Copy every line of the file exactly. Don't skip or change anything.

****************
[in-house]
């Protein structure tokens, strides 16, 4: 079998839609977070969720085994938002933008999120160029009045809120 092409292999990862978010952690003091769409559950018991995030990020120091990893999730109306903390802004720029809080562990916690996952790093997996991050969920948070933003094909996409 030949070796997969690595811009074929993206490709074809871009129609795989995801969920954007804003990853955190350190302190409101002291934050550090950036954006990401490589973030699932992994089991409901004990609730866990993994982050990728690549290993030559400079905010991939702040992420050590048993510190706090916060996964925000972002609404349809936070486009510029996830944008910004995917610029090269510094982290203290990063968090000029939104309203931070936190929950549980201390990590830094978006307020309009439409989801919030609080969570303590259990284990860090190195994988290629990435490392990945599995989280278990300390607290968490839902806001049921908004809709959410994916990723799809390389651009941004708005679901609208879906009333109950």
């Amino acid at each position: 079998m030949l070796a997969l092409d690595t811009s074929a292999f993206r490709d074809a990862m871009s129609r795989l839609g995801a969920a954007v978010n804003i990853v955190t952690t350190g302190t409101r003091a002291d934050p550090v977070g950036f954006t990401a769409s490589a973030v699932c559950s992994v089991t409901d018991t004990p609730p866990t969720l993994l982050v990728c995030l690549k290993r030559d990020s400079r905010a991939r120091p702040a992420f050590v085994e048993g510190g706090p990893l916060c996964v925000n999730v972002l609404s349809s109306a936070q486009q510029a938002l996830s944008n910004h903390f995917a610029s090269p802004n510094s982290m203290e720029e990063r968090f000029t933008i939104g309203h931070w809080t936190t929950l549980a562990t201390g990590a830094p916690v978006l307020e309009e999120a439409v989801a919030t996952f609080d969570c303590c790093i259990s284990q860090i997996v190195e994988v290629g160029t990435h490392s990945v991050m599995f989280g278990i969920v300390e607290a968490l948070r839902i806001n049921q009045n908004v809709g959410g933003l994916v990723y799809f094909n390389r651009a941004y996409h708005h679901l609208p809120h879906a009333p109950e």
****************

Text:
[in-house]
């Protein structure tokens, strides 16, 4: 079998839609977070969720085994938002933008999120160029009045809120 092409292999990862978010952690003091769409559950018991995030990020120091990893999730109306903390802004720029809080562990916690996952790093997996991050969920948070933003094909996409 030949070796997969690595811009074929993206490709074809871009129609795989995801969920954007804003990853955190350190302190409101002291934050550090950036954006990401490589973030699932992994089991409901004990609730866990993994982050990728690549290993030559400079905010991939702040992420050590048993510190706090916060996964925000972002609404349809936070486009510029996830944008910004995917610029090269510094982290203290990063968090000029939104309203931070936190929950549980201390990590830094978006307020309009439409989801919030609080969570303590259990284990860090190195994988290629990435490392990945599995989280278990300390607290968490839902806001049921908004809709959410994916990723799809390389651009941004708005679901609208879906009333109950």
């Amino acid at each position: 079998m030949l070796a997969l092409d690595t811009s074929a292999f993206r490709d074809a990862m871009s129609r795989l839609g995801a969920a954007v978010n804003i990853v955190t952690t350190g302190t409101r003091a002291d934050p550090v977070g950036f954006t990401a769409s490589a973030v699932c559950s992994v089991t409901d018991t004990p609730p866990t969720l993994l982050v990728c995030l690549k290993r030559d990020s400079r905010a991939r120091p702040a992420f050590v085994e048993g510190g706090p990893l916060c996964v925000n999730v972002l609404s349809s109306a936070q486009q510029a938002l996830s944008n910004h903390f995917a610029s090269p802004n510094s982290m203290e720029e990063r968090f000029t933008i939104g309203h931070w809080t936190t929950l549980a562990t201390g990590a830094p916690v978006l307020e309009e999120a439409v989801a919030t996952f609080d969570c303590c790093i259990s284990q860090i997996v190195e994988v290629g160029t990435h490392s990945v991050m599995f989280g278990i969920v300390e607290a968490l948070r839902i806001n049921q009045n908004v809709g959410g933003l994916v990723y799809f094909n390389r651009a941004y996409h708005h679901l609208p809120h879906a009333p109950e």